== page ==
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Macy’s: “we’re not dead” as US department stores continue to suffer in Q1



Any sign of a recovery for the beleaguered US department store sector? Not judging by Thursday’s results from a quartet of major sector retailers with figures that mostly made pretty grim reading. All saw their shares dwindle as did JC Penney (down 7.3% at close), who is expected to report similar woes later today.

“Don’t count us out, we’re not dead,” was probably the standout quote of the day from Macy’s CFO Karen Hoguet as they, together with Kohl’s, Dillard’s and Nordstrom recognize they have a big fight on their hands, with some outlining plans on how to hit the turnaround trail.

With around 38,000 jobs from the sector having been lost already this year and the pressure on malls heightening as visits continues to dwindle in the face of the growing move to e-commerce, how are the major department stores coping?

Macy’s: the bad news

The long wait (two years) for positive comp sales continues at Macy’s. The US department store giant reported a worse-than-expected slide in Q1 sales. Its shares closed down 17% Thursday.

Those tell-tale comps fell 5.2%, worse than the 3% dip analysts had expected, the ninth straight quarterly dip. Total sales fell 7.5% to $5.34bn, below analysts’ expectations for $5.47bn, attributed to the closure of 68 Macy’s stores earlier this year.

Profits of $71m/23 cents a share were sharply down from $116m/37 cents a year ago. Excluding costs, adjusted profit fell to 24 cents from 40 cents, below analysts’ expectations for 35 cents. Gross margin slipped to 38.1% from 39.1%.

Macy’s: the good news

Although the retailer referred to “unusual, challenging times” for mall-based retailers, Macy’s remains confident its turnaround efforts are showing signs of traction.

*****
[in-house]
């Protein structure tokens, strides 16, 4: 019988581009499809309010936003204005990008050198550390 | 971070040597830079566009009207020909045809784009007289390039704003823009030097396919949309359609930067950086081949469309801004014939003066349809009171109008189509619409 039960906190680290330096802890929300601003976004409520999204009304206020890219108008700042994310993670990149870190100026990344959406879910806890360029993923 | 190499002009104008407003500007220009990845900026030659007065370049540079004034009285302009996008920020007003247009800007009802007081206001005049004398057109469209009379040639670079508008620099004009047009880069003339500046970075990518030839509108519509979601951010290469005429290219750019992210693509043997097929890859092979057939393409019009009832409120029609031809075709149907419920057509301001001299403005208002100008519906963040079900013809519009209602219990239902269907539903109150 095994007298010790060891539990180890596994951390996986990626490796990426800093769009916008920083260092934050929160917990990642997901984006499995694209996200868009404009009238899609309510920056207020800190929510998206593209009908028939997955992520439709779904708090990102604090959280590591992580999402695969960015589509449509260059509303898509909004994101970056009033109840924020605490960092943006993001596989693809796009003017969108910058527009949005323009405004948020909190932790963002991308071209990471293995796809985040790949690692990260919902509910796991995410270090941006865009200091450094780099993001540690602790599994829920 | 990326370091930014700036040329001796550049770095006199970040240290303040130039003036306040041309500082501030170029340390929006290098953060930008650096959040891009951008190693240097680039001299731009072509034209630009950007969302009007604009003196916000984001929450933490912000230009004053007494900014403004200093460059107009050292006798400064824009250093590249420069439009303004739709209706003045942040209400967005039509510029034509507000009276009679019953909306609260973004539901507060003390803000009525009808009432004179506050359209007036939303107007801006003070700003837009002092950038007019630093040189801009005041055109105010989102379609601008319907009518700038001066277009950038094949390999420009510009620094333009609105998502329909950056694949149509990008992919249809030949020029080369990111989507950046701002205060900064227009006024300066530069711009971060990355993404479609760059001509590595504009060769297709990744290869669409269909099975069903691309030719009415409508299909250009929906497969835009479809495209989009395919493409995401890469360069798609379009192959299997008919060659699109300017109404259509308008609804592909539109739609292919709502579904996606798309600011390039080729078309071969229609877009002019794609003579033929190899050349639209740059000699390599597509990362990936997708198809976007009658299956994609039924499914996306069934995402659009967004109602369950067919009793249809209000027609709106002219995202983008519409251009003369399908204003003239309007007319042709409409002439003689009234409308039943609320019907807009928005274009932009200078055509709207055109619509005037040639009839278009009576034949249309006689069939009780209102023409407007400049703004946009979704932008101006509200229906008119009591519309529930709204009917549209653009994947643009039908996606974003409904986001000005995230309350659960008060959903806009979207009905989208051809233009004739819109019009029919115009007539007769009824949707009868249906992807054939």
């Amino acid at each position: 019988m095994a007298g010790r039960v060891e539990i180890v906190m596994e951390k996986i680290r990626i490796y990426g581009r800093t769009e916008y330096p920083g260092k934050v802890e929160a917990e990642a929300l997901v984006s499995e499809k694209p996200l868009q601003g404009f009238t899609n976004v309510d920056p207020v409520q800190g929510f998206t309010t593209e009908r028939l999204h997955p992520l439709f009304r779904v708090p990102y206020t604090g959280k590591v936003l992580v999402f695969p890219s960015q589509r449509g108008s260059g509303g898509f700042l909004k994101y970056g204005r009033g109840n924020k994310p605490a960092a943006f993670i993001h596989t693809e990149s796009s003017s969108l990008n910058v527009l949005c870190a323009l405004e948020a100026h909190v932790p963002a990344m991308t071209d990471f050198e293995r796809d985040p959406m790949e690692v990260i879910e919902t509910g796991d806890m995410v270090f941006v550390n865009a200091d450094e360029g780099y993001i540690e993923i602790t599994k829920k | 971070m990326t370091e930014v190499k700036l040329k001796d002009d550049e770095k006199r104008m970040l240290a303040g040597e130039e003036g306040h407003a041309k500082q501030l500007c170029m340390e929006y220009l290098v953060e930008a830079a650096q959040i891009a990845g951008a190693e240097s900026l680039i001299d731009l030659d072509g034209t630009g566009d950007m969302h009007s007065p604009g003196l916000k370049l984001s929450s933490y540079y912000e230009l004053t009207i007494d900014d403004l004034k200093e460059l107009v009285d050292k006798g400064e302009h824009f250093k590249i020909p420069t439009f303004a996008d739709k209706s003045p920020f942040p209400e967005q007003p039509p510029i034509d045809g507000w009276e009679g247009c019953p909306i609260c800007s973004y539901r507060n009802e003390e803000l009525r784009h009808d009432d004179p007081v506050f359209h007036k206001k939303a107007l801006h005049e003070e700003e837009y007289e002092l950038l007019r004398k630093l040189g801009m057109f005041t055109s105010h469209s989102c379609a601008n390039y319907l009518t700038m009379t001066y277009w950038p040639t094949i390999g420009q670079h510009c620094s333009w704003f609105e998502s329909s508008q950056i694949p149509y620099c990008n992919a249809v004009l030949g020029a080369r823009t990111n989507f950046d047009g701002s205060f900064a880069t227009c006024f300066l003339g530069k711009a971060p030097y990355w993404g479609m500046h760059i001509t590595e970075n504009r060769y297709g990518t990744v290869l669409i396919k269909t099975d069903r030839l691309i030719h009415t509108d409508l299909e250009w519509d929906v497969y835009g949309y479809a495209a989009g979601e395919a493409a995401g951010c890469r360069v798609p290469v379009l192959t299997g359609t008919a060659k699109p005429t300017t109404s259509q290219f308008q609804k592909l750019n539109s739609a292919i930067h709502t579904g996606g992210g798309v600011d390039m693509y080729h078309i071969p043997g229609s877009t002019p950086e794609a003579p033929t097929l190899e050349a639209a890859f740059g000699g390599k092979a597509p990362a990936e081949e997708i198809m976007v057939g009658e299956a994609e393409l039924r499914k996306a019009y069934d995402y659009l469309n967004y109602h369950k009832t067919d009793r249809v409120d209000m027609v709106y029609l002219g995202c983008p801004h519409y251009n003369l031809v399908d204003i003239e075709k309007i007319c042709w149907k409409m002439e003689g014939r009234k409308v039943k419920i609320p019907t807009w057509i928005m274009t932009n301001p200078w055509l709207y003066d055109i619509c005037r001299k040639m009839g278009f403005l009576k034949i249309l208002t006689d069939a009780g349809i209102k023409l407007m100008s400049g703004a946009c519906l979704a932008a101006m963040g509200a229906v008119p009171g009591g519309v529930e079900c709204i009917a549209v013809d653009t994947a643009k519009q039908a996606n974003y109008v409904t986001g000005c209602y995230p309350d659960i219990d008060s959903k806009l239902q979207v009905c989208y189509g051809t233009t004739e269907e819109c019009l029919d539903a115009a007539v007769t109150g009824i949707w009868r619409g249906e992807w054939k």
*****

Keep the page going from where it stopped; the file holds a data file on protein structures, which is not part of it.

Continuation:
“We are encouraged by the performance of the pilot programmes we tested last year in categories like women’s shoes, fine jewellery, and furniture and mattresses,” said new chief executive Jeffrey Gennette.

He said Macy’s will expand those programmes nationally this year and anticipates they will have a measurable impact starting this quarter and building through the autumn.

“In 2017, we are focused on taking actions to stabilise our brick-&-mortar business,” adding Thursday that the company would invest to aggressively expand its digital and mobile business and continue integrating its online and brick-&-mortar experiences.

Macy’s also backed its 2017 guidance, although that called for total sales dipping 3.2-4.3% and adjusted earnings of $2.90-$3.15 a share.

CFO Karen Hoguet added: “While we’ll be operating fewer stores, we have the opportunity to make our stores better.”

Kohl’s: the bad news

Kohl’s sales and comp-store sales both fell for the fifth straight quarter and missed analysts’ estimates in the quarter to April 29.

Net sales fell 3.2% to $3.84bn, missing analysts’ $3.9bn estimate. Same-store sales also fell 2.7%, much steeper than the 1.1% dip analysts had expected.

Women’s, children’s and accessories departments all saw a drop in sales.

Kohl’s shares closed down 7.85%.

Kohl’s: the good news

The retailer reported a better-than-expected quarterly profit, helped by lower costs and a leaner inventory. Net income soared to $66m/39 cents a share in Q1, 10 cents ahead of analysts’ view, from $17m/9 cents a year earlier, when it recorded a $64m charge related to impairments and store closures.